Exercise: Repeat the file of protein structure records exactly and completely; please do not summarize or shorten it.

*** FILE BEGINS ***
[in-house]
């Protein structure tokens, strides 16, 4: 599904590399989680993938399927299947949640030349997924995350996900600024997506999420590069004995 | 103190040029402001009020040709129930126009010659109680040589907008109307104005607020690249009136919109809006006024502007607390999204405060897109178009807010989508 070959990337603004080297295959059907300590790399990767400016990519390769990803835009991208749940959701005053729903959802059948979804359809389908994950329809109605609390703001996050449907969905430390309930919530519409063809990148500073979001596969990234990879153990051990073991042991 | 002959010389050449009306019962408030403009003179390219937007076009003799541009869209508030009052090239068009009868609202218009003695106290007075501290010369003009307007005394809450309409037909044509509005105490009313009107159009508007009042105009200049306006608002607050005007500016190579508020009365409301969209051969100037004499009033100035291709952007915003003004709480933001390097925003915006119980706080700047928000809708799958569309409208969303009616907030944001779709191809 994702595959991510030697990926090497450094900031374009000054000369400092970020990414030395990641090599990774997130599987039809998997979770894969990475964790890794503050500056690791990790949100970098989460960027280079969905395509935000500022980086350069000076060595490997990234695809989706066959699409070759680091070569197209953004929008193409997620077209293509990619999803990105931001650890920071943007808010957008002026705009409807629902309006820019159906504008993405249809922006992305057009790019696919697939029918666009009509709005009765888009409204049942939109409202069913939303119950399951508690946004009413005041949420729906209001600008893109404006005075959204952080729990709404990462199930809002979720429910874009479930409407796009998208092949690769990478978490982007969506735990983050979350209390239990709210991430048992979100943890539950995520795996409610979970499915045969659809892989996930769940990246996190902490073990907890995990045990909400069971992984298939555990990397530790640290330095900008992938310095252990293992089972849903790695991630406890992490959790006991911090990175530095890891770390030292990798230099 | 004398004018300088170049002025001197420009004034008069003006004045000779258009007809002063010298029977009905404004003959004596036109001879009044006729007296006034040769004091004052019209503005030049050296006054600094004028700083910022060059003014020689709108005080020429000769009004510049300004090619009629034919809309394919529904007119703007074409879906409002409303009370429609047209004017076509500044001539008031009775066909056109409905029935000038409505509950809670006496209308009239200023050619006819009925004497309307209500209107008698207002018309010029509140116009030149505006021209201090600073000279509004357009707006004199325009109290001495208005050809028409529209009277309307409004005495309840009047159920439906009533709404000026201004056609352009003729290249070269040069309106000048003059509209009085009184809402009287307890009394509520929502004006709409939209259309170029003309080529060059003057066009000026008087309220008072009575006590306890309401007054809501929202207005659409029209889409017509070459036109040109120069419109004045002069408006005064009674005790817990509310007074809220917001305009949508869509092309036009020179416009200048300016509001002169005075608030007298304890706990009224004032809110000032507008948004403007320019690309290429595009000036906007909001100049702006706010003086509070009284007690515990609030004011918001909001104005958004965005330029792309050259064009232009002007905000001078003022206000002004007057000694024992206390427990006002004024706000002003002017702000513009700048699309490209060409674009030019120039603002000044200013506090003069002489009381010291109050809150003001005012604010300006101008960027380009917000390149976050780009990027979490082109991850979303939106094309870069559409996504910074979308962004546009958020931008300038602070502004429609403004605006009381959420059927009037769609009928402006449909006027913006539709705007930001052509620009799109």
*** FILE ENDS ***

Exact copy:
[in-house]
């Protein structure tokens, strides 16, 4: 599904590399989680993938399927299947949640030349997924995350996900600024997506999420590069004995 | 103190040029402001009020040709129930126009010659109680040589907008109307104005607020690249009136919109809006006024502007607390999204405060897109178009807010989508 070959990337603004080297295959059907300590790399990767400016990519390769990803835009991208749940959701005053729903959802059948979804359809389908994950329809109605609390703001996050449907969905430390309930919530519409063809990148500073979001596969990234990879153990051990073991042991 | 002959010389050449009306019962408030403009003179390219937007076009003799541009869209508030009052090239068009009868609202218009003695106290007075501290010369003009307007005394809450309409037909044509509005105490009313009107159009508007009042105009200049306006608002607050005007500016190579508020009365409301969209051969100037004499009033100035291709952007915003003004709480933001390097925003915006119980706080700047928000809708799958569309409208969303009616907030944001779709191809 994702595959991510030697990926090497450094900031374009000054000369400092970020990414030395990641090599990774997130599987039809998997979770894969990475964790890794503050500056690791990790949100970098989460960027280079969905395509935000500022980086350069000076060595490997990234695809989706066959699409070759680091070569197209953004929008193409997620077209293509990619999803990105931001650890920071943007808010957008002026705009409807629902309006820019159906504008993405249809922006992305057009790019696919697939029918666009009509709005009765888009409204049942939109409202069913939303119950399951508690946004009413005041949420729906209001600008893109404006005075959204952080729990709404990462199930809002979720429910874009479930409407796009998208092949690769990478978490982007969506735990983050979350209390239990709210991430048992979100943890539950995520795996409610979970499915045969659809892989996930769940990246996190902490073990907890995990045990909400069971992984298939555990990397530790640290330095900008992938310095252990293992089972849903790695991630406890992490959790006991911090990175530095890891770390030292990798230099 | 004398004018300088170049002025001197420009004034008069003006004045000779258009007809002063010298029977009905404004003959004596036109001879009044006729007296006034040769004091004052019209503005030049050296006054600094004028700083910022060059003014020689709108005080020429000769009004510049300004090619009629034919809309394919529904007119703007074409879906409002409303009370429609047209004017076509500044001539008031009775066909056109409905029935000038409505509950809670006496209308009239200023050619006819009925004497309307209500209107008698207002018309010029509140116009030149505006021209201090600073000279509004357009707006004199325009109290001495208005050809028409529209009277309307409004005495309840009047159920439906009533709404000026201004056609352009003729290249070269040069309106000048003059509209009085009184809402009287307890009394509520929502004006709409939209259309170029003309080529060059003057066009000026008087309220008072009575006590306890309401007054809501929202207005659409029209889409017509070459036109040109120069419109004045002069408006005064009674005790817990509310007074809220917001305009949508869509092309036009020179416009200048300016509001002169005075608030007298304890706990009224004032809110000032507008948004403007320019690309290429595009000036906007909001100049702006706010003086509070009284007690515990609030004011918001909001104005958004965005330029792309050259064009232009002007905000001078003022206000002004007057000694024992206390427990006002004024706000002003002017702000513009700048699309490209060409674009030019120039603002000044200013506090003069002489009381010291109050809150003001005012604010300006101008960027380009917000390149976050780009990027979490082109991850979303939106094309870069559409996504910074979308962004546009958020931008300038602070502004429609403004605006009381959420059927009037769609009928402006449909006027913006539709705007930001052509620009799109």